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Validating Serial Protocols

When I was approached to talk about a new product from Arasan, I ran afoul of my favorite source of confusion from the Bureau of Arbitrary Definitions: I thought it was a verification story, when in fact it’s a validation story.

In case you think those two sound like pretty much the same thing, I always like to reinforce the confusion by defining verification as the act of proving that your design is a valid implementation of the design spec, while validation is the act of verifying that your design works properly in its desired setting. (Confused more? You’re welcome.)

Most of what we discuss in these pages is verification – making sure that there are no implementation deviations from the design spec. We spend much less time on validation, where the design is put into its native operating environment to see if it works as intended. This is often the domain of emulators, where you can connect in real system components or drive in real data traffic at speed to see how things work.

Arasan notes that this is becoming a problem with protocol stacks that communicate across gigabit (and higher) serial links – the emulators can’t keep up. They might be able to handle the physical layer (for instance, if there are FPGAs in the emulator, it’s likely they can handle serial data), but even so, the higher level portions of the protocol stack will be emulated, meaning they can’t run at speed.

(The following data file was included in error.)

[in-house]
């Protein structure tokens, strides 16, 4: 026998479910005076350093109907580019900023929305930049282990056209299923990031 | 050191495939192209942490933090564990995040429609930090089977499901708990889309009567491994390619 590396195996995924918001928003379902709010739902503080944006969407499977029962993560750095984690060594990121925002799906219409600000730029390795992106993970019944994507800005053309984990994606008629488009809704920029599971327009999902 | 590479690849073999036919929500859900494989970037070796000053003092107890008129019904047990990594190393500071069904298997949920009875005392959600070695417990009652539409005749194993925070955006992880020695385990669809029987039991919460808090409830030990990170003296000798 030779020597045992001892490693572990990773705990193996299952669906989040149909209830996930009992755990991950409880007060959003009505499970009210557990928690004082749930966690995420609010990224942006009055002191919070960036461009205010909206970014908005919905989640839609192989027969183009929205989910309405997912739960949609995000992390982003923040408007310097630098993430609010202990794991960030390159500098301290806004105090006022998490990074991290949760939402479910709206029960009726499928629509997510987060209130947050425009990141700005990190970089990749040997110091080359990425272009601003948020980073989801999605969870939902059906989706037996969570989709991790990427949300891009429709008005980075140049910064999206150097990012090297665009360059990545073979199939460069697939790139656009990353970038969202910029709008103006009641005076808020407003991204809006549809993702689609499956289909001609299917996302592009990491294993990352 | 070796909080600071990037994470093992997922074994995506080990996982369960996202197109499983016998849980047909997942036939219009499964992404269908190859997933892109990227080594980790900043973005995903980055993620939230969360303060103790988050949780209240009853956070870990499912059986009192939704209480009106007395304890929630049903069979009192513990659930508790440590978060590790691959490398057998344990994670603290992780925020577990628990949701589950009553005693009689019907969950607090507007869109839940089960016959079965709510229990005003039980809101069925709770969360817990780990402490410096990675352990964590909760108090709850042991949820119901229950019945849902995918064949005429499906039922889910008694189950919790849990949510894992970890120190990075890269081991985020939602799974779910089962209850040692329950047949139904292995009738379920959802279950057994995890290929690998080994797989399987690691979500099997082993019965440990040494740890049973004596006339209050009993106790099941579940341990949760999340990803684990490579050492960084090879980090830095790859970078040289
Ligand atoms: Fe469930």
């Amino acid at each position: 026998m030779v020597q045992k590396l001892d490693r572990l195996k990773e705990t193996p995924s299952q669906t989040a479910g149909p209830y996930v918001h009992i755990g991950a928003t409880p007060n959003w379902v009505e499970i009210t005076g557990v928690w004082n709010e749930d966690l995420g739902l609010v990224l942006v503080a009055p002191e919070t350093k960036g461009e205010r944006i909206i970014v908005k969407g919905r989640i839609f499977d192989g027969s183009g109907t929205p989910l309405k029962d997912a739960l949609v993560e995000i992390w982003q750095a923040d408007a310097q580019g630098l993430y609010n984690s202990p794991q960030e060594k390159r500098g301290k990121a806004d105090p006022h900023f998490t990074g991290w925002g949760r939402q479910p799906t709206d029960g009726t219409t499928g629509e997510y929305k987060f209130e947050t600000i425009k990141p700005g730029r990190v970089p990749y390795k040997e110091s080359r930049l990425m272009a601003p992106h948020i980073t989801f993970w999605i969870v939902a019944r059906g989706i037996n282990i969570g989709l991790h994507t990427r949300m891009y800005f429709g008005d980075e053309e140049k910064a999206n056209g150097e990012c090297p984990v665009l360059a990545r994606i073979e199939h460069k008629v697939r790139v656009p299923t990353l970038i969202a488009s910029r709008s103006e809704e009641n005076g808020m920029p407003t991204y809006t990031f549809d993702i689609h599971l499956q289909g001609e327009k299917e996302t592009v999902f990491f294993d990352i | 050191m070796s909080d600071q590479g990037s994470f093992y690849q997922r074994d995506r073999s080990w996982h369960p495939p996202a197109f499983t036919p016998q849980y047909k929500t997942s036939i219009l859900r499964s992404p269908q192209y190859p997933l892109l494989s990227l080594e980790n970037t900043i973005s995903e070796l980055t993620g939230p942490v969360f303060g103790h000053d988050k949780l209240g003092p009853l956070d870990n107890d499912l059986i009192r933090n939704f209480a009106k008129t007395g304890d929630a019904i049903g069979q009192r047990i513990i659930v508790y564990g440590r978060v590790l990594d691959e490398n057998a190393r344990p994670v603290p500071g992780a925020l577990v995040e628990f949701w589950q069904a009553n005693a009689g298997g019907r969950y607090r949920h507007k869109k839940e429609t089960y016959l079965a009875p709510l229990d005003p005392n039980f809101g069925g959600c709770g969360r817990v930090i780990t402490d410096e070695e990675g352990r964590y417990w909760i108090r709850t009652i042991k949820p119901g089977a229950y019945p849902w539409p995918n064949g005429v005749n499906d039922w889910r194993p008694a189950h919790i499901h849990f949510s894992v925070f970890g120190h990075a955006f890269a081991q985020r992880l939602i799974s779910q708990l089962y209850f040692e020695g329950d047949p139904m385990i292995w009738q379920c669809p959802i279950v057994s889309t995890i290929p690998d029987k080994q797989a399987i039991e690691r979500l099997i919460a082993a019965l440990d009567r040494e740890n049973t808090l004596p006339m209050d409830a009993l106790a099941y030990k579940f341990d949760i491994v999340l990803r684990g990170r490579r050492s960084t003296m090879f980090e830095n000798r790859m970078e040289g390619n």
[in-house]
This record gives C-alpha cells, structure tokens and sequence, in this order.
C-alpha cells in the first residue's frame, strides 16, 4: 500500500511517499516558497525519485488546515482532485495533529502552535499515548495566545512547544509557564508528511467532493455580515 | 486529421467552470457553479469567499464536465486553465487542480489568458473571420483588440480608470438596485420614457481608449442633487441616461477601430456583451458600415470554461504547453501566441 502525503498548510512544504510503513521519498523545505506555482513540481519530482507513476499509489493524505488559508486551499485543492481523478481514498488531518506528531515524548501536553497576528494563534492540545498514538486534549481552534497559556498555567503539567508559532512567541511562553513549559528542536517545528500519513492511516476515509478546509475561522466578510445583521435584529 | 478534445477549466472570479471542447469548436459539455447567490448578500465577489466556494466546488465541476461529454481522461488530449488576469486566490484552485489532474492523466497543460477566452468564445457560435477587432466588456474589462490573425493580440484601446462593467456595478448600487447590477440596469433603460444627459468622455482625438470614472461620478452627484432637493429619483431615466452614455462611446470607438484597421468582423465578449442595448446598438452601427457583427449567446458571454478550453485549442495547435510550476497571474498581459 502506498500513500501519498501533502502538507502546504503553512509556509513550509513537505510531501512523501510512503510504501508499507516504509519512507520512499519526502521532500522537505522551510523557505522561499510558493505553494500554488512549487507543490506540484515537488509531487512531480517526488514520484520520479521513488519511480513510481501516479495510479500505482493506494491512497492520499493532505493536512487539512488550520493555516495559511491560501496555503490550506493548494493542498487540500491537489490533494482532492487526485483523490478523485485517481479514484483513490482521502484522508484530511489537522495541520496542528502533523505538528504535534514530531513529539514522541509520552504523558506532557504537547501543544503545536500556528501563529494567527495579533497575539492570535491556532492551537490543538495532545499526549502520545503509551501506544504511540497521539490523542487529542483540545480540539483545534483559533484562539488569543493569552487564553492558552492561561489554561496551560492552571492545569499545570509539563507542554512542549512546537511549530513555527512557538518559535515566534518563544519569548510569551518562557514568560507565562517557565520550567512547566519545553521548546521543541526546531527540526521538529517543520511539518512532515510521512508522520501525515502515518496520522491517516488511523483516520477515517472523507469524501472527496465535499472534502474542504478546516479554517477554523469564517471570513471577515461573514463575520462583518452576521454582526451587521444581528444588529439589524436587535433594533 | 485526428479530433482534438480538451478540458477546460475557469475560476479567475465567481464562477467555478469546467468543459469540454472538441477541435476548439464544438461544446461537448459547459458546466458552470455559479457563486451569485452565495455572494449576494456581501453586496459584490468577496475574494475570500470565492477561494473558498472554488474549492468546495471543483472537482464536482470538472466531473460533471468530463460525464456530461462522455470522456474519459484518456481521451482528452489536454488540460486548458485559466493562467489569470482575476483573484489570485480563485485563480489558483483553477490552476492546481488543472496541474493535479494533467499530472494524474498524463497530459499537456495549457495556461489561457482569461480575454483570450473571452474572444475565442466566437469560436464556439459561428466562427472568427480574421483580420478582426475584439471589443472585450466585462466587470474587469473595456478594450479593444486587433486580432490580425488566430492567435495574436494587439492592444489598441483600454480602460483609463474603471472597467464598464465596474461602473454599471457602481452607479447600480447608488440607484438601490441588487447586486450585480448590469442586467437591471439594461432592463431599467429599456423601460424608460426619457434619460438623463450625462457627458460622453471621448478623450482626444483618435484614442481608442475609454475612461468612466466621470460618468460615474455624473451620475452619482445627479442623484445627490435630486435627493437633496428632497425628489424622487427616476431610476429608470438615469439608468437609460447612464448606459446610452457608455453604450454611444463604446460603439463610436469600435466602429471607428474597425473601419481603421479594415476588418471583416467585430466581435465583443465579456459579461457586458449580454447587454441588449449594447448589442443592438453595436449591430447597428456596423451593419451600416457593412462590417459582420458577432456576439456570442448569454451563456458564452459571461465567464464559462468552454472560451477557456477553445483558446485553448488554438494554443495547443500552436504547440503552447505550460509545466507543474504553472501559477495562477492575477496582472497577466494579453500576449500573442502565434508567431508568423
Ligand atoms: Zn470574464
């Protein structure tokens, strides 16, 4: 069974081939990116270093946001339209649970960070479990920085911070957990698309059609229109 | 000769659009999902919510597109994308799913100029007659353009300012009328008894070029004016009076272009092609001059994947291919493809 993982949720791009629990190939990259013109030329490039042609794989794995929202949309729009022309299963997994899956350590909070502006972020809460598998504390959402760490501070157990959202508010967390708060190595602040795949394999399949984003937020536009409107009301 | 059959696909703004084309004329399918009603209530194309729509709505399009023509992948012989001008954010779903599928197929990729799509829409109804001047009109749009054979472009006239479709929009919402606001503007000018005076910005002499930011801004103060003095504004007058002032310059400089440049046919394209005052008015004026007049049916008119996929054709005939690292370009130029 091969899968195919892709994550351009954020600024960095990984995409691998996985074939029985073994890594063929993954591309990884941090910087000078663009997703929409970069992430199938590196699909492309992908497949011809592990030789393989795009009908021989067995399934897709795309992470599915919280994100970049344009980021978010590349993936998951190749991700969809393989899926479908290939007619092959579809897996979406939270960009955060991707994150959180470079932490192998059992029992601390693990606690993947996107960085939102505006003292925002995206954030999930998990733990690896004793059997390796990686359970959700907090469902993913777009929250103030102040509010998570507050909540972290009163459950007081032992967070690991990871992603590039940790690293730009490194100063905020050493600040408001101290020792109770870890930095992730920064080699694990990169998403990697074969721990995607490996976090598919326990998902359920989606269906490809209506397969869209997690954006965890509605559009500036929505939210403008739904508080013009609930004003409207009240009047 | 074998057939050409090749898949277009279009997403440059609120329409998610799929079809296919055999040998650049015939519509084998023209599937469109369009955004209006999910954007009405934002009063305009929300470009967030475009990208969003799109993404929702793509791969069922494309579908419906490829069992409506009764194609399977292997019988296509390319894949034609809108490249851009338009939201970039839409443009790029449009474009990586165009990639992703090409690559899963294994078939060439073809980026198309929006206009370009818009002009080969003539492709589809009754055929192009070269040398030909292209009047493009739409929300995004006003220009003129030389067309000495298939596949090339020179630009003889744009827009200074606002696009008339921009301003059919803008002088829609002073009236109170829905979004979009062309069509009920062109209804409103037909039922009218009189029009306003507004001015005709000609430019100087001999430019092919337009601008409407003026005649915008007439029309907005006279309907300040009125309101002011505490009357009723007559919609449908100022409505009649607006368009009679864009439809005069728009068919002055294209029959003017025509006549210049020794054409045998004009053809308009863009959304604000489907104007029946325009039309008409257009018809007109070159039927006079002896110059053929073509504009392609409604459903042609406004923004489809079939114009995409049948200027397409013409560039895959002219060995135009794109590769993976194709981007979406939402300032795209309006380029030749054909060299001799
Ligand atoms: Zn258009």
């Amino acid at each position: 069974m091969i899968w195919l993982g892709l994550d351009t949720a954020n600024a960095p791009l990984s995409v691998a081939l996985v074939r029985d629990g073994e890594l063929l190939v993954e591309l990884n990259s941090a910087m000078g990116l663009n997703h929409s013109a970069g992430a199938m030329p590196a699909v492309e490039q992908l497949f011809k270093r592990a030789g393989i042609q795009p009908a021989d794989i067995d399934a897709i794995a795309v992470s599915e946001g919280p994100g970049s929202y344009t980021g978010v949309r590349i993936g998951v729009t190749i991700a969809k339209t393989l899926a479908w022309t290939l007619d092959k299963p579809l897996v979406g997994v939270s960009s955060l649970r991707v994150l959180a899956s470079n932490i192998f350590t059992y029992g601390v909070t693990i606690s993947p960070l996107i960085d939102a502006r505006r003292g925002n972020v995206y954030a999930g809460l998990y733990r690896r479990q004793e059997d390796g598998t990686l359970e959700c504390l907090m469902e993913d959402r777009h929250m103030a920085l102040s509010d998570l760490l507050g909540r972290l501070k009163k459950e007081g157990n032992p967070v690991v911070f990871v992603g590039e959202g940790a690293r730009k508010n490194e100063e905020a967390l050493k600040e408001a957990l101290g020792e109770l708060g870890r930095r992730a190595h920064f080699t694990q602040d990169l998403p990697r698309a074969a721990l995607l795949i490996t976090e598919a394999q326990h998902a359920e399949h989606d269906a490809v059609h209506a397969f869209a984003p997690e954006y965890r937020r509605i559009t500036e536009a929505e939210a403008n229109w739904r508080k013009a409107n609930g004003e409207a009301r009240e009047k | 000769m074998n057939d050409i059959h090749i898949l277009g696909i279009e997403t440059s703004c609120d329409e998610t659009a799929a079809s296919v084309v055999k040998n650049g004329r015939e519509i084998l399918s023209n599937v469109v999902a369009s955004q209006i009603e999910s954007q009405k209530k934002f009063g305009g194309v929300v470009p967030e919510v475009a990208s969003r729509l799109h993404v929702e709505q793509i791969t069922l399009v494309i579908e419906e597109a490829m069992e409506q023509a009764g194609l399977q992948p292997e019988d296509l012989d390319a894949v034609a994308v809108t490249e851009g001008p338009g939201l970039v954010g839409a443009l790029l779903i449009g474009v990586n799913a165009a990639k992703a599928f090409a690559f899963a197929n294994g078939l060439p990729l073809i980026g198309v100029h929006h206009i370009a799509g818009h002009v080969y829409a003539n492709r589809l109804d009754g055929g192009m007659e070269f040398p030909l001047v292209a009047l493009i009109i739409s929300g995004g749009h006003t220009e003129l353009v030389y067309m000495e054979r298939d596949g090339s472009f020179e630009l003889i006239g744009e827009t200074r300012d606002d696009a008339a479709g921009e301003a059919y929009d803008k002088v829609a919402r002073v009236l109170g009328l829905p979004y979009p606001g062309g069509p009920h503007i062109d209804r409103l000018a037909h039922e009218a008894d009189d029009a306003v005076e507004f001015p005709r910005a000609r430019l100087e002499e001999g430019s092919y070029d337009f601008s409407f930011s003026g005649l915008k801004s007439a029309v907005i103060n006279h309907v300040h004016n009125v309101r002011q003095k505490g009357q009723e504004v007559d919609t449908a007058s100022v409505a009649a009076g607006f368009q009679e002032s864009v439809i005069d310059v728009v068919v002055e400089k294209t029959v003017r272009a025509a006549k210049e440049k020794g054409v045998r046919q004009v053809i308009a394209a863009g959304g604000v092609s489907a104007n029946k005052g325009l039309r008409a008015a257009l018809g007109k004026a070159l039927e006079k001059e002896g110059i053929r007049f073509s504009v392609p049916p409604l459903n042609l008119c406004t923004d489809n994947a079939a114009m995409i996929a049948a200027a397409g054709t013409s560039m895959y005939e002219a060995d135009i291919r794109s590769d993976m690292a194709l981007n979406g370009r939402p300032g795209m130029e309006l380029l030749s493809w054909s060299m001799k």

They say that the standard solution for this is to place a rate-matching unit between the emulator and whatever is being used to validate the design. But because the emulator is slow, you end up waiting a lot – it certainly doesn’t reflect what a real traffic pattern would look like. In addition, apparently not all protocols have a rate-matching solution: MIPI, for example, can’t be handled that way.

So Arasan has released what is essentially a small tester that can be connected to a high-speed prototype board to test the design without an intervening rate matcher. It has a processor that handles the top levels of the protocol stack; that’s then shipped over to an FPGA that handles the bottom 4 levels of the stack and drives out directly to the design you’re testing.

They have different connectivity boards that can be swapped out for different protocols. Yes, in theory you could combine them, but they say that it’s rare that a design team needs to validate more than one protocol: a specific connection will operate on only one.

You can find more information in their press release

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